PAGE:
Village in the Laurentian Montains Clarence Gagnon

“Village in the Laurentian Mountains” by Clarence Gagnon. National Gallery of Canada. ‘You would remember a village with a white church steeple at the end of a Laurentian valley.’

 

Erica has already heard these arguments, from Marc: ‘I’d probably go on being the only Jew in the room so far as your family and most of your family’s friends are concerned, which isn’t awfully pleasant for either them or me.’ Marc, who at first meeting had admired Erica’s self-belief, struggles to find the same quality in himself: ‘Erica was born on top. She’s been on top all her life … she can go anywhere and do anything on the basis of complete equality with anyone … If she marries me she’ll lose all that overnight.’

But Graham has convinced us that her heroine has strength enough for both of them. Born in 1914, ‘she had come to full consciousness when political security had begun to go and economic security had already gone. … The more you could learn to do without the safer you were.’ She is twenty-eight and over the years has turned down suitors, exchanged the security of a parental allowance and social position to earn her own living on a newspaper (in this essentially serious novel there are incidentally some wonderful scenes of office life), she has defied her father, and she has joined the Army.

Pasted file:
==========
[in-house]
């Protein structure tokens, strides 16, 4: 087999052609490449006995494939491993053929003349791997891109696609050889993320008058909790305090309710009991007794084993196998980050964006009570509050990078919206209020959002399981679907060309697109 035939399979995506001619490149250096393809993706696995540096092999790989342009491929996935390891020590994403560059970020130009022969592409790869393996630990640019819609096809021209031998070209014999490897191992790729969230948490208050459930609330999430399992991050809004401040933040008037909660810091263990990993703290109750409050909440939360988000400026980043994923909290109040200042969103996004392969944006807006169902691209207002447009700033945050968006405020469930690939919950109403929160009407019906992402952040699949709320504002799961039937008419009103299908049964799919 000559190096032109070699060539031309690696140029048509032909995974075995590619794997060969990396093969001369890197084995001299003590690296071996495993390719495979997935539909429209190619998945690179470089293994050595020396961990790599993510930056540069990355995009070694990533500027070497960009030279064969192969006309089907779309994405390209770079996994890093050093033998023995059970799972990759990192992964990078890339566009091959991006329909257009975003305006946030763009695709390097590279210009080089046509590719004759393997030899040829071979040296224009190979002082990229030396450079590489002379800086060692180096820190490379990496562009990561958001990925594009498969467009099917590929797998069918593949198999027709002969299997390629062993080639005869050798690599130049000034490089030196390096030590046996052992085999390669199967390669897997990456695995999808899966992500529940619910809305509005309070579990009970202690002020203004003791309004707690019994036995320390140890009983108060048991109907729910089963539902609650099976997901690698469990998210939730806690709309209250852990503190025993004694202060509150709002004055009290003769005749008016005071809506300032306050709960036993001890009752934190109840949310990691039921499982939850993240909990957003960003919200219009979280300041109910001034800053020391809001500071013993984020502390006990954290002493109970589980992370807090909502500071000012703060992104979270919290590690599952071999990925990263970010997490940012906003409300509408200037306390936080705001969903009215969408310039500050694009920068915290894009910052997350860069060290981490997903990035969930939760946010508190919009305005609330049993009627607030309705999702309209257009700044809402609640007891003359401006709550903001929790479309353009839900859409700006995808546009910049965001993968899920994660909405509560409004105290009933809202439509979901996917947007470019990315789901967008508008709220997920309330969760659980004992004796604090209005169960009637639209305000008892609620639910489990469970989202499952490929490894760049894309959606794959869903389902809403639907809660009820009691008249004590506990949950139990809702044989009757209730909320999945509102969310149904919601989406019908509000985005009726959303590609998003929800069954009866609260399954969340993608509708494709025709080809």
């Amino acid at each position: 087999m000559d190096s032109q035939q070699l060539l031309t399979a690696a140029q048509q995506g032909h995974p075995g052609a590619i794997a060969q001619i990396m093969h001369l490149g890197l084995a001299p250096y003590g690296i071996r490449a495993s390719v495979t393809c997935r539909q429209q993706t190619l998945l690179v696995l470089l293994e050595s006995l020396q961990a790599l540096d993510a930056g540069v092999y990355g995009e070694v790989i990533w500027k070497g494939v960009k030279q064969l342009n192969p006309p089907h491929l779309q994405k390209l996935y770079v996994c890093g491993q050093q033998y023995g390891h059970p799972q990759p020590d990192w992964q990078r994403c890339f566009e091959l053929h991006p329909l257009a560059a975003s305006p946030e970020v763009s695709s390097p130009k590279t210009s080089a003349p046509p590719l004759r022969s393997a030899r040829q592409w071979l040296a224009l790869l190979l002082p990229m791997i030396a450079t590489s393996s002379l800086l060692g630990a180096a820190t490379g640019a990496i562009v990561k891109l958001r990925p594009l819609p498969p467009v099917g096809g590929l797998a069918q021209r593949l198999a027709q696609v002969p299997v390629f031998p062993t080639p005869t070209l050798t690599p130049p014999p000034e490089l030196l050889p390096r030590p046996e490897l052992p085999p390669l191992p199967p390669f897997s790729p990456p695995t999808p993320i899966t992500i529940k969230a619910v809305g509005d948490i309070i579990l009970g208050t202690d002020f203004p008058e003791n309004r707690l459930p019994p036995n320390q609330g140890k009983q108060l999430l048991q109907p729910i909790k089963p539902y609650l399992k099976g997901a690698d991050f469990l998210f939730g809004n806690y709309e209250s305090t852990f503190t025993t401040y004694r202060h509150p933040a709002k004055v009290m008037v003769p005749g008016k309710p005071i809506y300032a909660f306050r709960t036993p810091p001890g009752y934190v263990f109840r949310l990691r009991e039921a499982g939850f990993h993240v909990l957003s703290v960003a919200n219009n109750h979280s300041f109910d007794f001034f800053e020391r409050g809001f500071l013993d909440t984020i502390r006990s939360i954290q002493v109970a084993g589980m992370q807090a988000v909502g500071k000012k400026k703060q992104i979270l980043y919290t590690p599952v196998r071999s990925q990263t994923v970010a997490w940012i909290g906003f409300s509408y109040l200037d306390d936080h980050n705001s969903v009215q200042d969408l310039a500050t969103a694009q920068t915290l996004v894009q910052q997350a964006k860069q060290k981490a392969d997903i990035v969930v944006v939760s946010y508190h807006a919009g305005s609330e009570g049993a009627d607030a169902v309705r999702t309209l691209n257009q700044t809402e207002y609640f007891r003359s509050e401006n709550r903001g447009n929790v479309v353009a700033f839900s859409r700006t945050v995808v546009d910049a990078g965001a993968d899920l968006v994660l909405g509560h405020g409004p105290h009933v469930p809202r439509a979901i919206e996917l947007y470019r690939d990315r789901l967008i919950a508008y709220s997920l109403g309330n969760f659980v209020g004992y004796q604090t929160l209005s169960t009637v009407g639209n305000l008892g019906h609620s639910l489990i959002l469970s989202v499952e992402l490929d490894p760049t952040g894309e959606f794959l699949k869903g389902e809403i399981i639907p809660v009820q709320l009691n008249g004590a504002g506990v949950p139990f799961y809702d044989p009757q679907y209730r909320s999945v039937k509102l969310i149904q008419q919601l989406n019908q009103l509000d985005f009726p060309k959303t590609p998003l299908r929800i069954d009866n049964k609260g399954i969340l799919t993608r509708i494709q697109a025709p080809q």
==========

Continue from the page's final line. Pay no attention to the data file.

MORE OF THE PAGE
"Canadian Women's Army Corps Parade Through the Town" by Molly Bobak. Canadian War Museum

“Canadian Women’s Army Corps Parade Through the Town” by Molly Bobak. Canadian War Museum

 

The year 1942 was a low point in the War, not least for the Canadians: 1000 Canadian soldiers lost their lives in the Dieppe raid on 19 August, 2500 were killed and 2000 taken prisoner. Attitudes towards Jews were unexpectedly hardening in Canada. But Erica is brave, a risk-taker capable of embracing change. We have to hope that Charles Drake is wrong to think that married to a Jewish lawyer life would be no easier for his daughter in 1945 than in 1910.

I’m ashamed to say that I didn’t know anti-Semitism was once so widespread and so deep-rooted in Canada  –  and it’s only fair to add that the policy was greatly liberalised after the war. Earth and High Heaven is an eye-opener, a wonderful novel with one of the best of Persephone heroines.